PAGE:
Symptoms of Gestational Diabetes

Most women having gestational diabetes experience little to no symptoms. The condition is usually diagnosed during routine blood sugar tests.

How to Cure or Reverse Type 2 Diabetes?

Medical Science still doesn't have a permanent remedy for type 2 diabetes but, with proper medication, a healthy diet, and care; it is possible to reverse type 2 diabetes.
  • Have a Well-Balanced Diet

Our food choices greatly affect our overall health and well-being. Changing our food choices often helps in effectively dealing with various diseases and ailments.

As people with type 2 diabetes do not have enough insulin in their bodies, it becomes crucial for them to reduce their blood sugar levels. This can be done by managing their diets.
The American Diabetes Association has affirmed that reducing the intake of carbohydrates is one of the most effective ways of controlling blood sugar levels.
Also, including whole grains, vegetables, and fruits in one’s diet is highly recommended.

  • Physical Exercise

Physical workouts and regular exercises help a lot in managing the insulin sensitivity of a person's body. It also helps in reducing extra body fat, resulting in better sugar metabolism.
Doing simple exercises every day keeps the body fit, reduces the chances of health complications, and even helps in reversing type 2 diabetes to a great extent.

  • Proper Medication

It is very important to take proper medications prescribed by a specialist. There are many medications available that help in the treatment of type 2 diabetes.
Insulin shots are often used as a last resort to control blood sugar levels.

With proper treatment and lifestyle changes, insulin resistance, and type 2 diabetes are often reversible.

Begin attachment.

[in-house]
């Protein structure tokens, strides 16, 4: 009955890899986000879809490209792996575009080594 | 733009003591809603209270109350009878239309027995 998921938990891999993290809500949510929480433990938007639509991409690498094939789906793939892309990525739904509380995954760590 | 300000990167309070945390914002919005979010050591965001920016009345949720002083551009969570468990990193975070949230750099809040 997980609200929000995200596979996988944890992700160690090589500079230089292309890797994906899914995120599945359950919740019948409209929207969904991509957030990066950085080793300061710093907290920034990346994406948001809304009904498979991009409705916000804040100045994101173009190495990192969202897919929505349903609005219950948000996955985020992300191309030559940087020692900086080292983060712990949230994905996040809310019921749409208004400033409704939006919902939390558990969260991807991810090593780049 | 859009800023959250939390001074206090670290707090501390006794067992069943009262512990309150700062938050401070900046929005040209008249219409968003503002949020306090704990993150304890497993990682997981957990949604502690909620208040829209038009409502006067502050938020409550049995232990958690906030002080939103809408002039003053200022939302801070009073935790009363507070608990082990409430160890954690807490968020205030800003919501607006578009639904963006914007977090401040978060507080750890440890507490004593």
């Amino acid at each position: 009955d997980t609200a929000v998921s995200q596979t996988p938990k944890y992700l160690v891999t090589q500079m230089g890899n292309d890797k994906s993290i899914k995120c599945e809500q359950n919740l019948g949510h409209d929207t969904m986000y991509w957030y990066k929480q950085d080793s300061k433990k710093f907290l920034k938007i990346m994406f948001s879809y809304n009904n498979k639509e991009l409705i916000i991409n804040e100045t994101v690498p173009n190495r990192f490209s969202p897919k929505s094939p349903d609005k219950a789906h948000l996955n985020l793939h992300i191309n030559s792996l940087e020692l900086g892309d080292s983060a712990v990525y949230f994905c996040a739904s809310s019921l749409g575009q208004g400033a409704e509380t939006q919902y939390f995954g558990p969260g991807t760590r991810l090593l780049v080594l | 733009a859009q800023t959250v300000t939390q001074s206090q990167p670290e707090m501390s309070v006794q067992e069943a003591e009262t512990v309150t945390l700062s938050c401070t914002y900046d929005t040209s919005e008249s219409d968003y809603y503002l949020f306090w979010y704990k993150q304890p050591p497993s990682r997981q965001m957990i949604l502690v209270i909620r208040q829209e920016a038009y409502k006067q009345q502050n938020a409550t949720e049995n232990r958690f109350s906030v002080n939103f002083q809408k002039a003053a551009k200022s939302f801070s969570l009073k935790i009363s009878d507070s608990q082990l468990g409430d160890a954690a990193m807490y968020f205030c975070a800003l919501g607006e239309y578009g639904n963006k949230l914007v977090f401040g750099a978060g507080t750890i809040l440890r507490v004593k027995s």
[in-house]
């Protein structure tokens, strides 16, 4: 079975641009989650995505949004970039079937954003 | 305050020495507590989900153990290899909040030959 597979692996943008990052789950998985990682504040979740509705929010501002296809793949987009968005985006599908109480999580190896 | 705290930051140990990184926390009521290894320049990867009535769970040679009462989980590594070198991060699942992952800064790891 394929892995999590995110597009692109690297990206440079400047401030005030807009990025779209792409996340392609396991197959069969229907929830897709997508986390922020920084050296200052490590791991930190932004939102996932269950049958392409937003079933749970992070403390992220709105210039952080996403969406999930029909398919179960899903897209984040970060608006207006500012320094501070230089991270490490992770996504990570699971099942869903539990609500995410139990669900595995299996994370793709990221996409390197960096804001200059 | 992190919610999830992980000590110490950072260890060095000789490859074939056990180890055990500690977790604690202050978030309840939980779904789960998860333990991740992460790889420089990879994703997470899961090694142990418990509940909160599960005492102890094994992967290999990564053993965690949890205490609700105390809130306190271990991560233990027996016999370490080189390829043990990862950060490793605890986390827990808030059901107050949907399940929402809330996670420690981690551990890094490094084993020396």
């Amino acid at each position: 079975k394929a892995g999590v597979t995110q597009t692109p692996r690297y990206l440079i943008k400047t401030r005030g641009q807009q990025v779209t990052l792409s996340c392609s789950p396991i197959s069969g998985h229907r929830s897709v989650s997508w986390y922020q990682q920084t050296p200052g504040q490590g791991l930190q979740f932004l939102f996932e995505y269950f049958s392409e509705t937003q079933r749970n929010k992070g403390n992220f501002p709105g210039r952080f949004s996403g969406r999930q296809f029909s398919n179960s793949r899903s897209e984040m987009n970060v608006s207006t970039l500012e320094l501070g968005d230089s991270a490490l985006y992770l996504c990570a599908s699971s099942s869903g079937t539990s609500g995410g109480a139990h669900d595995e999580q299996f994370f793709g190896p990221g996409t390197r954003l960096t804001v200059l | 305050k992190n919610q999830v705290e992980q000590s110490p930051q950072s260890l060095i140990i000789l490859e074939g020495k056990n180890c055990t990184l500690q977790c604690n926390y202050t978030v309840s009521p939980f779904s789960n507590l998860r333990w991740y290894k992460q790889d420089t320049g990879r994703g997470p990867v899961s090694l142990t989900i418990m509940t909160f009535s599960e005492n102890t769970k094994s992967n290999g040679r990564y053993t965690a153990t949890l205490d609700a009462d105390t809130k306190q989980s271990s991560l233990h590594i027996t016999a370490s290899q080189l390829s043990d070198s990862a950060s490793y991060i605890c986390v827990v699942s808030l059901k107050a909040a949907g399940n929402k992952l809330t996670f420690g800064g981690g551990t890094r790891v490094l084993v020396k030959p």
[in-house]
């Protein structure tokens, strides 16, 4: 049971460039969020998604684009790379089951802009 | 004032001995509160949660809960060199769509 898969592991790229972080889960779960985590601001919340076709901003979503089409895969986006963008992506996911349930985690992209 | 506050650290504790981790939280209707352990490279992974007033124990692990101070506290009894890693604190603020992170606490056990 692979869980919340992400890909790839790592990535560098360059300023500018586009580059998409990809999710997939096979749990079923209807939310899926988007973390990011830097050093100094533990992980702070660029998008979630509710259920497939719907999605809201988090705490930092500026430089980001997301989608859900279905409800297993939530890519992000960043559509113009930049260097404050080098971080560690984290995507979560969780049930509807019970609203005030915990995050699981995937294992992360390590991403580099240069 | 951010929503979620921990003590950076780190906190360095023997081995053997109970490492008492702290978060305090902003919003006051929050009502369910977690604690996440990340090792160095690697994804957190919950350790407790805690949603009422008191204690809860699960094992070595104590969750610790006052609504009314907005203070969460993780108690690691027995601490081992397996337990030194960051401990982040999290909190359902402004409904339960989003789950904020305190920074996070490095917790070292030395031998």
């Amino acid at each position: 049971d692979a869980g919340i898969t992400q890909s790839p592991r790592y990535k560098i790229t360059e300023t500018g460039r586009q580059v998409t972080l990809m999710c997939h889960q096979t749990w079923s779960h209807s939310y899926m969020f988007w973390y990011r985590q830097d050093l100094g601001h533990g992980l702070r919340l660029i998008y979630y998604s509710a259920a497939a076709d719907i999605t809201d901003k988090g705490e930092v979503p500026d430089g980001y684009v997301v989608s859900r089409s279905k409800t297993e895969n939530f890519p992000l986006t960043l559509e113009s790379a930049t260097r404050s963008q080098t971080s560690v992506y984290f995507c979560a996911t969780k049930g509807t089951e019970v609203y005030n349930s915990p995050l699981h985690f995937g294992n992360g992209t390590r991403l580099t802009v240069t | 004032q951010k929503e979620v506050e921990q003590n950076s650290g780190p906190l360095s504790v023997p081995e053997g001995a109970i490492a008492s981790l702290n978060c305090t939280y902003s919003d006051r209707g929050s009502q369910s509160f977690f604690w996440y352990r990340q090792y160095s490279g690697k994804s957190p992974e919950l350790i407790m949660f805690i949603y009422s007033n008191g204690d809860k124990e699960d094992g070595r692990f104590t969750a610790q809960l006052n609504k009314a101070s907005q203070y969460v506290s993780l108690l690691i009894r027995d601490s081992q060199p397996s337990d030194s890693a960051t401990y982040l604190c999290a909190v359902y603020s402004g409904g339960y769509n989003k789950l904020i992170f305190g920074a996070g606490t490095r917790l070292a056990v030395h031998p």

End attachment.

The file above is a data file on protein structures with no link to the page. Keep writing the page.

Adaptive Clothing For people with diabetes

People with diabetes need to carry their medications, injections, and insulin pumps almost all the time. Taking them everywhere often becomes a chore and with a busy lifestyle, many people, especially the elderly, have the habit of forgetting their medicines at home, in their vehicles, or at other odd places.

Moreover, type 2 diabetes often causes nerve damages to the feet and legs, which makes walking in normal shoes a little tough and uncomfortable.
Keeping these requirements of people with diabetes in mind, many brands have come up with the innovation of adaptive clothing for diabetes.

For people with type 1 diabetes, there are adaptive clothes with extra hidden spaces and deeper pockets that allow them to carry their injections and insulin pumps at all times without looking any less fashionable than the people around them.
Clothes for people with type 2 diabetes are often designed keeping in mind the nerve damage that this disease causes. Their clothes are created to be stretchy, soft, and loose so that the blood flow doesn't get restricted. There are non-binding socks and loose shoes available for them which help in decreasing the pressure on their feet; thus, making it comfortable for them to walk.

Today, the innovation of adaptive clothing has made the life of people with diabetes somewhat easier. It has enabled them to carry all their essentials while looking presentable and feeling comfortable at the same time.
After all, dealing with a medical condition doesn't mean a person cannot wear comfortable and fashionable clothes!


Surely, diabetes is a condition that requires a lot of care, treatment, and tremendous lifestyle changes. But, with conscious efforts, proper medical guidance, and a healthy lifestyle, diabetes is manageable and, at times, even reversible.

All an individual needs to do is take care of their diet, manage their stress, check their blood sugar levels regularly, exercise daily, and most importantly, stay positive and happy as it makes all the difference in the world!